The year 2016 was an eventful one for home building.
Showers Can't Quit: Wayne Homes
Dave Showers, former CEO of Akron, Ohio-based Wayne Homes, made headlines in April 1998 when he closed the sale of the scattered-lot home building pioneer to Centex.
Photo by Roger Mastroianni
Dave Showers, former CEO of Akron, Ohio-based Wayne Homes, made headlines in April 1998 when he closed the sale of the scattered-lot home building pioneer to Centex. The deal caught most of the industry by surprise because few thought a GIANT such as Centex would have any interest in an on-your-lot operation. "I was surprised, too," Showers acknowledges. But it certainly took care of his exit strategy and secured his personal wealth.
Here's the bigger surprise: Showers, now 57, who touted Wayne's freedom from land risk, is developing residential subdivisions and selling lots to builders in the Akron market with his son James, 31. So much for that end game. "I developed land on the side when I was with Wayne," he says of a strategy many builders employ to separate a few eggs from the corporate basket.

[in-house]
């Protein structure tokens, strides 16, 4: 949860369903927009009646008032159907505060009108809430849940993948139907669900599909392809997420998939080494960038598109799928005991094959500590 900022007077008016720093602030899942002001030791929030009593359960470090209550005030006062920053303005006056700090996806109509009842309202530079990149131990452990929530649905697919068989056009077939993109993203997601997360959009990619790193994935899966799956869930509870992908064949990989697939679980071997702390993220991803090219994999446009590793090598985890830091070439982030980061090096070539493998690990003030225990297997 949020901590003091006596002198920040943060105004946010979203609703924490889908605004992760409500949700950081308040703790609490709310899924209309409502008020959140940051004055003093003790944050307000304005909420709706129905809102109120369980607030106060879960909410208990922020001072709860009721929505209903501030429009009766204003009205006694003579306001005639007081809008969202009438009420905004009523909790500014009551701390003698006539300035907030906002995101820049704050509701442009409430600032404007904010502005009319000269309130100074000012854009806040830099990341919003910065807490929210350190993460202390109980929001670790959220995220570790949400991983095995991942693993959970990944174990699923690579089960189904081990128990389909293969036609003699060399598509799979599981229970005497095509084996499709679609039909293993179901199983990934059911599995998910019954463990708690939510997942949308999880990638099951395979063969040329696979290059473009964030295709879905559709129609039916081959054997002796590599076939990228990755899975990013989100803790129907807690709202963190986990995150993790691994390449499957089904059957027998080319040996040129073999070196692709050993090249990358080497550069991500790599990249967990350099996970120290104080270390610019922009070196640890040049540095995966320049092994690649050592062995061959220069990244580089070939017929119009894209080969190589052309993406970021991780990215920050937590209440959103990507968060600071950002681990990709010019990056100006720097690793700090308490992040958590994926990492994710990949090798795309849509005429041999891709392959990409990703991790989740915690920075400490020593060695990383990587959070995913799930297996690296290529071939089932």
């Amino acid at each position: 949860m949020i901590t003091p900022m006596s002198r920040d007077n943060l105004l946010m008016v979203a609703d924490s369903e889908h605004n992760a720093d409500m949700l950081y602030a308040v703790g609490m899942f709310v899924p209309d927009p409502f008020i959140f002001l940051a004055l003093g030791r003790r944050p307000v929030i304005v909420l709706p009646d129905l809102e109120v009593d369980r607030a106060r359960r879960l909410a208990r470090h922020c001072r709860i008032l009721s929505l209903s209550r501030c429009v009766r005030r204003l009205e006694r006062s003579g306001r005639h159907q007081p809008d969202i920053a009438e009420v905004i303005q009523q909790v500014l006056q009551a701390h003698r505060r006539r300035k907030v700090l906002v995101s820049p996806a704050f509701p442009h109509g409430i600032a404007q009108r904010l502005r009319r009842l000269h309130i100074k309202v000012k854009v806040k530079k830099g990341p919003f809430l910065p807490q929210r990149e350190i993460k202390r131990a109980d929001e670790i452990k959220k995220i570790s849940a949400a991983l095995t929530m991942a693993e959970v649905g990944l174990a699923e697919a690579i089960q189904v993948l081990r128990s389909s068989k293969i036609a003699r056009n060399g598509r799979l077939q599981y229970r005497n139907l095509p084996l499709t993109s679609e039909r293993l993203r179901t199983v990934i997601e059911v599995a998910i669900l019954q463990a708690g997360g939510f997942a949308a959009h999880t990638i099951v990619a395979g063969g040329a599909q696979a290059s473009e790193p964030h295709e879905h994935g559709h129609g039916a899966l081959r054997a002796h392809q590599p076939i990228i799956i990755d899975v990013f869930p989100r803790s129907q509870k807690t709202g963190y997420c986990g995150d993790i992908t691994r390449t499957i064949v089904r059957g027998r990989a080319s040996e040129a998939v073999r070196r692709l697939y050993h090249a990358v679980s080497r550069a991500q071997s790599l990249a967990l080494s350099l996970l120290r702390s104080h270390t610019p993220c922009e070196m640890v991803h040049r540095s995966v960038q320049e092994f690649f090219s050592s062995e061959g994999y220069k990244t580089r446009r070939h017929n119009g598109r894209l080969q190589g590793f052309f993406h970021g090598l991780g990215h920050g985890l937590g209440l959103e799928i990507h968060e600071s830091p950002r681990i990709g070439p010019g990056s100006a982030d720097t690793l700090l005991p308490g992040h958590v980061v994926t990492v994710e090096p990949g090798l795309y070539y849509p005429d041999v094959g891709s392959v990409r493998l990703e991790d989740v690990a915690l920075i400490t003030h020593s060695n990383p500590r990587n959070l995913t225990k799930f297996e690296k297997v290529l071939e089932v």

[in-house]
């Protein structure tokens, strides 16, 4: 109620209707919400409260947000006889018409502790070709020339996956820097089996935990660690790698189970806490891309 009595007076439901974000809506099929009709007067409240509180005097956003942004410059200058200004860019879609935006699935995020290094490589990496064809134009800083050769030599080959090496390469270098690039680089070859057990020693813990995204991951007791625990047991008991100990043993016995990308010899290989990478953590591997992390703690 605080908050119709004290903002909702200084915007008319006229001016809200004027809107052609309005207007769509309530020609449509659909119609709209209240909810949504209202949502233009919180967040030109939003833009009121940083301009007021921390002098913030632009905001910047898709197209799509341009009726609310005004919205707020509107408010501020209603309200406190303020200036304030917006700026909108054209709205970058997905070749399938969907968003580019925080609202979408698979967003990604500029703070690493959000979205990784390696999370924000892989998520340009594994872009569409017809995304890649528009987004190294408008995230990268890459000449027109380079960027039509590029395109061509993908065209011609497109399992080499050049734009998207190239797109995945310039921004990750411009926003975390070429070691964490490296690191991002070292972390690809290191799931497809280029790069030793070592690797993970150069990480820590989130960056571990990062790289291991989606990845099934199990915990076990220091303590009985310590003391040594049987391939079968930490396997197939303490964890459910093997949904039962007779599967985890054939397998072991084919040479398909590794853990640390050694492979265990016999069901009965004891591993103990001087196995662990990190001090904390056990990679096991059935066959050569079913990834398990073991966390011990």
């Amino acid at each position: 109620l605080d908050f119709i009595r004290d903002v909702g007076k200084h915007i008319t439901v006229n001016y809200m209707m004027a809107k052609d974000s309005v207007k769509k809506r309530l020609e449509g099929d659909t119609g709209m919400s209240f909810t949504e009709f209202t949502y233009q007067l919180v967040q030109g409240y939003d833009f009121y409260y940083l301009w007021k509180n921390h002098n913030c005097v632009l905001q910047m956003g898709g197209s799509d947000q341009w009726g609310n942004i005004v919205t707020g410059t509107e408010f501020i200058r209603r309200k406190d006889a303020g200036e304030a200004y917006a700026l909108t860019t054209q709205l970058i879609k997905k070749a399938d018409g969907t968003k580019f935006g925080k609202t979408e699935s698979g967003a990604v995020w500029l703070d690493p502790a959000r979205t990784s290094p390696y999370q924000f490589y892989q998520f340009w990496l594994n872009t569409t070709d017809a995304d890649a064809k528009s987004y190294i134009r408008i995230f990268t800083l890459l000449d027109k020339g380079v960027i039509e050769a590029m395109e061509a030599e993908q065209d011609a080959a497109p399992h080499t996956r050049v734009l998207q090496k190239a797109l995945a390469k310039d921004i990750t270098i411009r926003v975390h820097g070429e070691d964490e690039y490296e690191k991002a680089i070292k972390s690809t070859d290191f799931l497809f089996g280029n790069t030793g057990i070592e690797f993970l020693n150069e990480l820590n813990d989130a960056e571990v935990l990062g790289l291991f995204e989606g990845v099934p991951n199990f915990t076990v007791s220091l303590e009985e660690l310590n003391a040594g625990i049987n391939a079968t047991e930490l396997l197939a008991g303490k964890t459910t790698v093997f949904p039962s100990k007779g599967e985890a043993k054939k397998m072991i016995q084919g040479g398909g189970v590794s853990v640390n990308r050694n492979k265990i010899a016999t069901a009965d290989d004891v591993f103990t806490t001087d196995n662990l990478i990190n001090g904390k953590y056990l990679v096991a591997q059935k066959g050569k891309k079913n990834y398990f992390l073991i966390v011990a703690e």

Another shocker: Until Tim Eller and Paul Leonard sweet-talked him into Centex, Showers was about to pull the trigger on the sale of Wayne to his employees in an ESOP. "We worked for two years on an exit strategy for me," Showers says. "We looked at going public and selling to the management team, but we decided on an ESOP until Tim Eller came around.
"I'm impressed with what Centex did with Wayne. They kept me around for two years and let me promote from within. Dave Logston is still running Wayne, and he's one of our guys. They've grown it from eight markets to 25."
Showers cautions that builders who are thinking about selling their company as an exit strategy should hire good representation for the bargaining table and be prepared for their rose-tinted glasses to shatter.
"Joe Palmer represented us, and he did a great job," Showers says. "We'd done an appraisal for the ESOP, but we had visions of larger numbers when we negotiated with Centex. Palmer brought us down to earth and forced us into a reality check.
"I think builders always see value in terms of future earnings potential, and that's not part of the real-world equation."